Maintaining the theme of having “global” in the title of every paper it publishes The Lancet produced a paper in January on discrimination experienced by people with depression around the world. The authors surveyed 1082 selected people with depression in 35 countries and found that four out of five experienced some form of discrimination.
The most common areas where people reported discrimination was by family members, friendships, marriage or divorce and keeping a job. Three quarters of people wished to conceal their depression from other people (in the medical profession I would suspect this figure would be higher).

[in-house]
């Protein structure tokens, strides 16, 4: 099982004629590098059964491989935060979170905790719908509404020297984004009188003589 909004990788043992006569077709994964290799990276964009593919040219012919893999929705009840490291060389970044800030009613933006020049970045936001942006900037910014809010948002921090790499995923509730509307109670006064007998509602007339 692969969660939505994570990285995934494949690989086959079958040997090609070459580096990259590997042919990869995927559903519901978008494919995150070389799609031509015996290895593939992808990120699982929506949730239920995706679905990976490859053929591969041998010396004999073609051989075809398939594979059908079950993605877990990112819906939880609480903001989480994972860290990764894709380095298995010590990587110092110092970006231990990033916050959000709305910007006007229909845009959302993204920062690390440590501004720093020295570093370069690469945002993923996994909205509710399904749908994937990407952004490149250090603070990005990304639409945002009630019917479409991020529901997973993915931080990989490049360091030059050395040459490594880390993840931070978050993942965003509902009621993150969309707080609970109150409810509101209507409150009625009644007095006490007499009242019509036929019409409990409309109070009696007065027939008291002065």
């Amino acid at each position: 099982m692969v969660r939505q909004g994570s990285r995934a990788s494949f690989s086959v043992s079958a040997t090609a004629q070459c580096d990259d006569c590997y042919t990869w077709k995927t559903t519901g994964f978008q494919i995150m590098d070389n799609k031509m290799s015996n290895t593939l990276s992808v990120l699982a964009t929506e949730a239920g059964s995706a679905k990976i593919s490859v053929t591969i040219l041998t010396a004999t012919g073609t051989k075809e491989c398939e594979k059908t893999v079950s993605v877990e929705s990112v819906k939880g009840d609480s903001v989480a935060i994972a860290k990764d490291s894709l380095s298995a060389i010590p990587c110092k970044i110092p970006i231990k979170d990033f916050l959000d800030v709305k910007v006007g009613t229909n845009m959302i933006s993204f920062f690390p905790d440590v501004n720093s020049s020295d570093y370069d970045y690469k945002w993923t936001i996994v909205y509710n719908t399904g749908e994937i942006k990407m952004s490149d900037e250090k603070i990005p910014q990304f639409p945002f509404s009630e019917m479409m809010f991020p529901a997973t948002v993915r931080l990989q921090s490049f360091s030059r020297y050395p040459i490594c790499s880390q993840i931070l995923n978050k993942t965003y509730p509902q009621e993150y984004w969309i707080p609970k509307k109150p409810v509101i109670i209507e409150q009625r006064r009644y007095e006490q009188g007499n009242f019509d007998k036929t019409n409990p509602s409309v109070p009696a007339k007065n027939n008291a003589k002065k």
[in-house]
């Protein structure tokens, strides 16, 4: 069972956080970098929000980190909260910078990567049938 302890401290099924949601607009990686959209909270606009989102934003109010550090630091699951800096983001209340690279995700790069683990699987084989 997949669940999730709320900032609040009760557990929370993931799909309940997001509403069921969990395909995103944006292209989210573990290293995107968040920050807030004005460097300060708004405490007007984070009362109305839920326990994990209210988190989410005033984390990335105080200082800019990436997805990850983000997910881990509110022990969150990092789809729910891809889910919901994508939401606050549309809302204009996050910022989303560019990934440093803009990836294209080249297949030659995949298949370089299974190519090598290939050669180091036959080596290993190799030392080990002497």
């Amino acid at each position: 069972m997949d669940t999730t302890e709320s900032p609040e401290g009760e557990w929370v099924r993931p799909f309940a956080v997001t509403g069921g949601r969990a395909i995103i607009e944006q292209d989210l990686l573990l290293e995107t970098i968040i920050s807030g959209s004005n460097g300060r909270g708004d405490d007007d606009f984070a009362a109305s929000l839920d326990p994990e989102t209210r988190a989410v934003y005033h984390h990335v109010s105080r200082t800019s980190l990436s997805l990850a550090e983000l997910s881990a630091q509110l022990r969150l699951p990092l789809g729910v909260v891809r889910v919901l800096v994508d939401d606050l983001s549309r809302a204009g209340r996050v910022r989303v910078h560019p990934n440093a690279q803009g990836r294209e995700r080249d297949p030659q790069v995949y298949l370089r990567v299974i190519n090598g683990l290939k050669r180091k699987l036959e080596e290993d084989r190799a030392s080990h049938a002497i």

It’s not entirely clear what the point of this paper is as the participants were not randomly selected but were approached by local research staff so the numbers are hard to generalize and should be taken with a pinch of salt. Nor did the authors report discrimination by country which would have been interesting to see how they stack up and might have generated ideas about how to address stigma.
Perhaps for clinicians reading this the take home message is to ask the question “Have you ever been discriminated against because of your depression or do you anticipate any discrimination”. I would guess the most likely areas this would apply would be at work or at the hands of the health system where discrimination against people with mental illness is rife.